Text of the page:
• Le philosophe et le Président : Ricoeur & Macron / François Dosse (Stock, 2017) (C214.c.3915)
  • Macron, ou, Les illusions perdues : les larmes de Paul Ricoeur / François Dosse (Le Passeur éditeur, 2022) (C207.d.547)
  • Macron par Ricœur : le politique et le philosophe / Pierre-Olivier Monteil (Lemieux éditeur, 2017) (C205.d.7062) 
  • Macron, un président philosophe / Brice Couturier (Les Éditions de l’Observatoire, 2017) (C214.c.3808)
  • Le nouveau pouvoir / Régis Debray (Les éditions du Cerf, 2017) (2018.7.361) 

In a follow up blogpost, and in the light of the forthcoming French parliamentary elections, we will have a look at publications relating to other politicians involved in the presidential elections.

Irene Fabry-Tehranchi

Chilling Nazi, antisemitic and anti-Communist propaganda in Cambridge UL’s National Socialism collection

I recently catalogued two dozen of Nazi booklets and pamphlets circulating in France in the 1940s. They are an addition to existing special collections of National Socialist literature at Cambridge University Library; and a good complement and forerunner to the more recently donated Chadwyck-Healey Liberation collection (which focuses on French language works mainly published between 1944 and 1946). A first Nazi literature collection in the University Library (CCA-CCC.25) contains a selection of books representing National Socialist Germany and is based on a collection of 750 items, including school textbooks and songbooks, which were acquired in August 1947 through His Majesty’s Stationary Office.

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French-speaking literary prizewinners 2020-2021

The importance of literary prizes in the French cultural landscape can be measured by  the sheer number of them. There are many mainland prizes, which tend to concentrate on books written by French authors, but also many prizes issued in French overseas regions; these often widen the field by considering French-speaking writers of different nationalities. We acquire a wide selection of these prizes every year. Beyond France, mainland and overseas, we also keep up-to-date with the latest winners of the Tunisian prize Comar d’Or and of the international Prix des 5 continents de la Francophonie.

Below is a list of the prizewinning books we acquired in the past two years. For a presentation of some of the prizes, see this blog post.   

Comar d’Or: 2020: Merminus infinitif : roman by Samir Makhlouf C216.c.9081; 2021: Le chat et le scalpel by Soufiane Ben Farhat (on order)

Grand prix du roman de l’Académie française: 2020: La grande épreuve : roman by Étienne de Montety C216.c.8723; 2021: Mon maître et mon vainqueur : roman by François-Henri Désérable C206.d.9685

Grand Prix du Roman Métis: 2020: Un monstre est là, derrière la porte : roman by Gaëlle Bélem C206.d.5375; 2021: D’amour et de guerre by Akli Tadjer C218.c.3277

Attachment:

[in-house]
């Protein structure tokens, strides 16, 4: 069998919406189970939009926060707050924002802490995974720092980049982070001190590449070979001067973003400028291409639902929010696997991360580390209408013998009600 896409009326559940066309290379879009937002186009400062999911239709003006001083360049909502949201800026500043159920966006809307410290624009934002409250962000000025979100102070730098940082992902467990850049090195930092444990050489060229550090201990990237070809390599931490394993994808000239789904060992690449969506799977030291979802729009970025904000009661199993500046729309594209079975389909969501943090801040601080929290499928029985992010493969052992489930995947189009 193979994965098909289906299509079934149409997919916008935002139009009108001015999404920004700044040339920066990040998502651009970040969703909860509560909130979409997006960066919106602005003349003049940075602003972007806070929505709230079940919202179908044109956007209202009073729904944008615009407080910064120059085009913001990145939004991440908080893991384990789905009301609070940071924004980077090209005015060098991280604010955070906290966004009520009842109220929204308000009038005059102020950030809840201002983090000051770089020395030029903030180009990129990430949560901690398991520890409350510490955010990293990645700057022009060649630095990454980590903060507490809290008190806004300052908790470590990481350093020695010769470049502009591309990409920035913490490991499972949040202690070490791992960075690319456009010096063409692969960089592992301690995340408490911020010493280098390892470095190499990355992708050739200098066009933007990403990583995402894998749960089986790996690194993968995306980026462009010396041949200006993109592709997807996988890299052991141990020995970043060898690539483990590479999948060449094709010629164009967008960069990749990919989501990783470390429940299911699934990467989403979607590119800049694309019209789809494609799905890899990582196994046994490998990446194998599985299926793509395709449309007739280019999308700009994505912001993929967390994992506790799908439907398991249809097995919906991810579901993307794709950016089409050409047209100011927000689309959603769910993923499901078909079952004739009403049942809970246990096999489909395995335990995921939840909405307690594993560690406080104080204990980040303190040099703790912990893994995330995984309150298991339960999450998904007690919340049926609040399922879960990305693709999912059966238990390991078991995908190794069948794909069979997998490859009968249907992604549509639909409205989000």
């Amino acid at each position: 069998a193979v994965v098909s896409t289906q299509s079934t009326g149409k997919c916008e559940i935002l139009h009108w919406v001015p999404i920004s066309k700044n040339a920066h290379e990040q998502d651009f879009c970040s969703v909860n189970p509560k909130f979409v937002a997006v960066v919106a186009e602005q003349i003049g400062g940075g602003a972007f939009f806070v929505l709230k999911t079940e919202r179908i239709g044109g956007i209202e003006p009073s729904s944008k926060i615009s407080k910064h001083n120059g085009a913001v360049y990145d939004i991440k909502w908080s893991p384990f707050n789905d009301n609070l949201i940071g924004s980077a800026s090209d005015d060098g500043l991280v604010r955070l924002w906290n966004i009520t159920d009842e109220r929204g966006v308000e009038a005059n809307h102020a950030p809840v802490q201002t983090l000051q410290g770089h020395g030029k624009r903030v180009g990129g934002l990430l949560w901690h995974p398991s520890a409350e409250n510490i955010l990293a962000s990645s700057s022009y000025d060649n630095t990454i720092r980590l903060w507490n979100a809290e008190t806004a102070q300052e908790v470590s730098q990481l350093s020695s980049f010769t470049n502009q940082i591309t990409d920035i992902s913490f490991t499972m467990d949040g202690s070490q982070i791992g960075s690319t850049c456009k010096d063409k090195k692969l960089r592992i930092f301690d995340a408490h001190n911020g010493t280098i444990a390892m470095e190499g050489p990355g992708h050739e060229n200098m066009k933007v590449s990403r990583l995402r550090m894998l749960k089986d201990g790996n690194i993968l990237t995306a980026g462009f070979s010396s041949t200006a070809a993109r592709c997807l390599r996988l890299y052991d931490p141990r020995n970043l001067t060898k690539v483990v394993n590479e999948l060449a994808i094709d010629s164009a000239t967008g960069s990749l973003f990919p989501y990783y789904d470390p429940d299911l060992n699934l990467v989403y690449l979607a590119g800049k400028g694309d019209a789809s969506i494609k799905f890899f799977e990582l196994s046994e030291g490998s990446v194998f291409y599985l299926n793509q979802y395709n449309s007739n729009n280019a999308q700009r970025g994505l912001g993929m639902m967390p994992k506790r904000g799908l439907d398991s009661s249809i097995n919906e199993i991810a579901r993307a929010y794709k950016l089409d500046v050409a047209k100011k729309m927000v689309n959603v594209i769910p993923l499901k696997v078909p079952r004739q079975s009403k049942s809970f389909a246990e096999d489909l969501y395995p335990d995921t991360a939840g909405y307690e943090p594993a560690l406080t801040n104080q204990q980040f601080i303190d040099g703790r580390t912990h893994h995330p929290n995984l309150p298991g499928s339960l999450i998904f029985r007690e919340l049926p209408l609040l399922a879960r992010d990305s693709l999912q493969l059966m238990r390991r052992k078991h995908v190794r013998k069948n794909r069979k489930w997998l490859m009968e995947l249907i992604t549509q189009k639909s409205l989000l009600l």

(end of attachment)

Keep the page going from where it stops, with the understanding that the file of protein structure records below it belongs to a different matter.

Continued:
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New exhibition, in the library and online: Cambridge caricatures of the Franco-Prussian War and the Paris Commune (1870-71)

A display of our collection of Franco-Prussian caricatures, is on until 7 May 2022 on the first floor of Cambridge University Library, for readers and visitors. The online exhibition is now also available, providing a snapshot of how 1870-71 caricaturists represented the overthrown Napoleon III and the imperial family (a favourite object of ridicule), or the Prussian enemy (Wilhelm I and his Chancellor Otto von Bismarck, featured, along with German soldiers, as comical yet relentless conquerors and plunderers).

W. Alexis, Triumphal entry in Paris of Bismarck and Wilhelm I, 1871
CUL, KF.3.10, p. 58

The virtual exhibition gives a glimpse of Paris under siege, through the role of women, who often carried the burden of dealing with penury and food shortages, and helped in the war effort, working as nurses, or even volunteering to form battalions of female soldiers. They were also blamed for their frivolity and treachery…

Morsabeau (Eugène Rosambeau), “Les Boucheries”, 1870, CUL, KF.3.11, p. 17

We look at how the cartoonists depicted the transition from the Second French Empire to the Third Republic, divided between the moderate Thiers government, based in Versailles, and the more radical and progressive members of the Paris Commune, established in the spring of 1871… Here is the link to the virtual exhibition.

Adolphe Thiers (Head of the Republican government) as a cameleon
lighting the fire of the Paris Commune… Le Lampion, March 1871, CUL, KF.3.10, p. 168

Finally, don’t forget the talk ‘Allons enfants de la patrie’: Children and the Wars of 1870-71, Thursday 31 March, 5-6 pm in the Milstein room. We have a couple of spaces left for a tour of the library’s Historical printing room led by its curator Colin Clarkson before the event: if you are interested please get in touch (!

Irene Fabry-Tehranchi